When I first started working on the wikipedia there was no {{cite}} template -- everyone used bare URLs, supplemented by an external links section. Around 2005 I noticed other contributors using a citation style that was far superior to bare URLs, which used a different set of templates than the {{cite}} templates. I stopped using them, when the {{cite}} templates came along. A very few articles currently on the wikipedia use "Harvard style" citations, and have a suite of templates to support that style.
The Harvard style templates, and the {{cite}} style templates are not mutually compatible. An article that includes references from both styles will have multiple and confusing lists of references. The two styles can't co-exist, in the same article. This is what I think CITEVAR is meant to address. For the purpose of CITEVAR, I think any reference that uses a {{cite}} template is considered the same style.
About three years ago I encountered a use of references where the definition of the reference was within the article's reference section. Now I always add new references there.
Like you, I feel free to rewrite bare URLs, and convert them to proper {{cite}} style references, because all experienced contributors recognize that the bare URL style is deprecated. When I do that I add the new reference to the reference section.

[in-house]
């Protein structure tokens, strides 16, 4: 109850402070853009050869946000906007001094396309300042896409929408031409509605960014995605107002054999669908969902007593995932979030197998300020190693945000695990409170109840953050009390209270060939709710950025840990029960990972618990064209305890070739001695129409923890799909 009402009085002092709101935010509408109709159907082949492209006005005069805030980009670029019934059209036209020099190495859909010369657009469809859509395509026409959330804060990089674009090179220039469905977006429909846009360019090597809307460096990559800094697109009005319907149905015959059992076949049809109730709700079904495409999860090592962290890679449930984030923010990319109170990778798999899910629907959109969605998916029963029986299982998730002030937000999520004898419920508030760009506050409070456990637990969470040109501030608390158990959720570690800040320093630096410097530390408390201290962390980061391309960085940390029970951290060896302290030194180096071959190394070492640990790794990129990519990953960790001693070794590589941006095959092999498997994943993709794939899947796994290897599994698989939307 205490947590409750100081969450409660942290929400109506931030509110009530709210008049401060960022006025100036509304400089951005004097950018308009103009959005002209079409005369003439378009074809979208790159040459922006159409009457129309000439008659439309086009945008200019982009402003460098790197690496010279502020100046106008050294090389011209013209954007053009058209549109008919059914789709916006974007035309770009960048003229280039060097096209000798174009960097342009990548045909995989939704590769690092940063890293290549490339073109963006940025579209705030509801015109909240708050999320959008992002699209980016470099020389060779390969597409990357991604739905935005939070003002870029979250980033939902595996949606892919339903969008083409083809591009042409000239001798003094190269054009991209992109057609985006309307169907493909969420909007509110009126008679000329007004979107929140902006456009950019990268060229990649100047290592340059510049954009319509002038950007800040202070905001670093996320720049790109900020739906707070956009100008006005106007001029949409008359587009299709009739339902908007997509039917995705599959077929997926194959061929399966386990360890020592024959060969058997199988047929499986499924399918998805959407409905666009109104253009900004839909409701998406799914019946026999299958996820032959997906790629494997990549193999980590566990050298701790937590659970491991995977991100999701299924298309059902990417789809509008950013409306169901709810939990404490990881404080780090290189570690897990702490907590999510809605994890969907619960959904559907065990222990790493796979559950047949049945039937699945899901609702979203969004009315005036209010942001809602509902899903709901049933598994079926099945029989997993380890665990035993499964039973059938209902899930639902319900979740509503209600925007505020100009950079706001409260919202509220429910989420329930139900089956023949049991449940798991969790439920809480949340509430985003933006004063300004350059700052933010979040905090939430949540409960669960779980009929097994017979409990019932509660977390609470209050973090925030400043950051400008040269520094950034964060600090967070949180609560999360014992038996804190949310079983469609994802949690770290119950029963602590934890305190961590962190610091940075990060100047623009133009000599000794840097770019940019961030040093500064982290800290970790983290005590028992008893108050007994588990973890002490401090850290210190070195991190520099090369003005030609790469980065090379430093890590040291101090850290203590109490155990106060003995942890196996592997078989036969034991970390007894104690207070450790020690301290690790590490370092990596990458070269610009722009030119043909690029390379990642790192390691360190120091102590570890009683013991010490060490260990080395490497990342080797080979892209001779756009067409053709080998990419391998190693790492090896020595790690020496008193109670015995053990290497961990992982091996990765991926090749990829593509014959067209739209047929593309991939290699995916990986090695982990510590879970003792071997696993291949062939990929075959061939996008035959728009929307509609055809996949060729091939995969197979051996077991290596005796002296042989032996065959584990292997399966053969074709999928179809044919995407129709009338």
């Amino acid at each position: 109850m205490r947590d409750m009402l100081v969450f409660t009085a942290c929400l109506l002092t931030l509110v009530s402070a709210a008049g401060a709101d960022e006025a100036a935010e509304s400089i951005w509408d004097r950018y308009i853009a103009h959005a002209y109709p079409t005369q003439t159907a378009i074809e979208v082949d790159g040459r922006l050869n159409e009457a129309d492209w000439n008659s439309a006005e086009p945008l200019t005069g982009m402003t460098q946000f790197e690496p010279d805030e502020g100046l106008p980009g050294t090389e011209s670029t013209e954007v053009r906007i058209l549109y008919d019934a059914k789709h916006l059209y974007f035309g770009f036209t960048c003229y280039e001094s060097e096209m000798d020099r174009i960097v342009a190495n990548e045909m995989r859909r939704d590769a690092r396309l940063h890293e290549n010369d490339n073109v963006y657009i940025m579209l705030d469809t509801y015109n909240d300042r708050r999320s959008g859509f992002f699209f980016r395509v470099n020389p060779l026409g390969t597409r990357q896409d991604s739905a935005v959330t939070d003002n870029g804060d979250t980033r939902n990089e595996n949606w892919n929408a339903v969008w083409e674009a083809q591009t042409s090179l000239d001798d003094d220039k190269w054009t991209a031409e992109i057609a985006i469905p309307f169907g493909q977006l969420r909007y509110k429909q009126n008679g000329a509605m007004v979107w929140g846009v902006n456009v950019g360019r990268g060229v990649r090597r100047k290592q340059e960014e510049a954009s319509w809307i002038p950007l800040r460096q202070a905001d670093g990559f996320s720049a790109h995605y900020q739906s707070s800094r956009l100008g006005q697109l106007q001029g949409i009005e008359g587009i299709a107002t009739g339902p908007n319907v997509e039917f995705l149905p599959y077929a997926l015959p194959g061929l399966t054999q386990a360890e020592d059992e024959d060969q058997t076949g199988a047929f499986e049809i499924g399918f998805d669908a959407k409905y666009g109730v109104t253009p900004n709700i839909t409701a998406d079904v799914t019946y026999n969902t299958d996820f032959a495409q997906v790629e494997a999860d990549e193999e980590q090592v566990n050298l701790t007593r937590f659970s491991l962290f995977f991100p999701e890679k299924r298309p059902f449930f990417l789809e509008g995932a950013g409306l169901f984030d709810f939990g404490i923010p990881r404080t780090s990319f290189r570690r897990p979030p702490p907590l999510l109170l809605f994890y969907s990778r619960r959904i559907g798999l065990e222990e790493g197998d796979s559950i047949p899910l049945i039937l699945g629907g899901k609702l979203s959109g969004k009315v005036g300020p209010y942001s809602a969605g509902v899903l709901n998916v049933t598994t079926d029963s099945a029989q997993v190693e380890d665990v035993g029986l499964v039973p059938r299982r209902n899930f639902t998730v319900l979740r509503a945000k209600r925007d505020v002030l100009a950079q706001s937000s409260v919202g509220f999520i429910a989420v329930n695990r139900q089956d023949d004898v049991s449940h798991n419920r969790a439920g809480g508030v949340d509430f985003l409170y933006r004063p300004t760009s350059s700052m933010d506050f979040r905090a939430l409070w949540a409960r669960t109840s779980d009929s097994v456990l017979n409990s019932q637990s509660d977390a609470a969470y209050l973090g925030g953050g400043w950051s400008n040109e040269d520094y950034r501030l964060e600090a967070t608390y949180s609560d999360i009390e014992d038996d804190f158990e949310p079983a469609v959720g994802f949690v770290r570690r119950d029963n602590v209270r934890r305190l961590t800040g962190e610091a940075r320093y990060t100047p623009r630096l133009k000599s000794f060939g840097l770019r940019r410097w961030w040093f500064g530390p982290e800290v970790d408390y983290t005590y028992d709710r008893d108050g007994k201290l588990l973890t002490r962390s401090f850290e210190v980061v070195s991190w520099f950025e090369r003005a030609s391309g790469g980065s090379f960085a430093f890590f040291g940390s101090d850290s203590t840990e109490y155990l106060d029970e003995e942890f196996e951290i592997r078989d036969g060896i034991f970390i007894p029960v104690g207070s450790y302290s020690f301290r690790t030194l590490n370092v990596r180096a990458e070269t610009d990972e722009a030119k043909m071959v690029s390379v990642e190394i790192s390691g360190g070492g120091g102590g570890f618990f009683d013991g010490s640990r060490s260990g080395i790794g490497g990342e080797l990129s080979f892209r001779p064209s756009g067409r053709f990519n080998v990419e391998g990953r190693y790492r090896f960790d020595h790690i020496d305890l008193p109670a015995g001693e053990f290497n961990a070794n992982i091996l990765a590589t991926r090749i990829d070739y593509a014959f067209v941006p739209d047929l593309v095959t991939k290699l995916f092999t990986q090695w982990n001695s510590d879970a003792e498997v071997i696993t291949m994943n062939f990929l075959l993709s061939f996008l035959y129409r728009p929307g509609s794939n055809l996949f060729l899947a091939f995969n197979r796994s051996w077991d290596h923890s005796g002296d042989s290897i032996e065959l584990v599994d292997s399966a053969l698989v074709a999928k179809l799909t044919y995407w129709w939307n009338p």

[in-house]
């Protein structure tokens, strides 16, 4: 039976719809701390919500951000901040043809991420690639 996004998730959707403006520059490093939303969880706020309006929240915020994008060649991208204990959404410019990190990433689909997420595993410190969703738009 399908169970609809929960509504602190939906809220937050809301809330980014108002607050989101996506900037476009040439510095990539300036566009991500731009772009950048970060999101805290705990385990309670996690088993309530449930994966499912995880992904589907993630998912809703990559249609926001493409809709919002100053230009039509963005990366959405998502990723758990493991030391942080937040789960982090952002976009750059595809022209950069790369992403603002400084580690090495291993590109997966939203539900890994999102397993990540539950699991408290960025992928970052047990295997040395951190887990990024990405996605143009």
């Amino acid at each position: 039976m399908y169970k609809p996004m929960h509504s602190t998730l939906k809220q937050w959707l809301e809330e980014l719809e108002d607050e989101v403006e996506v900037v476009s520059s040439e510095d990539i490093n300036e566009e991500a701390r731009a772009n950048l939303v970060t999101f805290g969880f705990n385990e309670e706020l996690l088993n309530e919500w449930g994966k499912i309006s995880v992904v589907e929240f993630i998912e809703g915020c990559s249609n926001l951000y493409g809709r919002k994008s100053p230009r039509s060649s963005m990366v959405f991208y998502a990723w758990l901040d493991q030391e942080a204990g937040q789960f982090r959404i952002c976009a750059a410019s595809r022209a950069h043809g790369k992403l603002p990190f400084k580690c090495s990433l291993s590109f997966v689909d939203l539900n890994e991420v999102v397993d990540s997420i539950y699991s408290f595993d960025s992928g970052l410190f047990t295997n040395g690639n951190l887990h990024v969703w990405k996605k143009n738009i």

I always fill out new {{cite}} template with one value to a line -- as they are much easier to read and repair. I almost always leave existing template alone, as much as possible, when I fix them, or add new fields, because unnecessarily altering the line endings erodes the usefulness of the history mechanism.
Several well-meaning challengers, in different articles, challenged me adding {{cite}} templates to the end of the article, when all the earlier refs were defined in the body of the article. Well-meaning challengers rewrote references, putting all the fields on a single line.
The justified rewriting the references I wrote on CITEVAR, which I thought then, and continue to think, was due to a misunderstanding of the problem CITEVAR is meant to address -- namely the problems that arise when {{cite}} style references are mixed into an article that uses the rare Harvard style references.
Okay, you called upon CITEVAR, and I don't know whether your concern is that I used {{cite}} templates with one field per line. I don't know whether your concern is that I defined the {{cite}} templates within the reference section. If so, in my opinion, these would both be instances where CITEVAR doesn't apply. I've looked, wikipolicy and the more official guidelines, don't take a stand on whether {{cite}} templates should have one field per line, or all fields on one line. Defining {{cite}} templates within the reference section is completely compliant with how the {{cite}} template is supposed to be used.
You might think I wrote new instances of references you already wrote, as if I wasn't even recognizing the work you put into writing them. That might have seemed offensive. If that seemed offensive you have to recognize that your creation of a "references used" section is non-standard.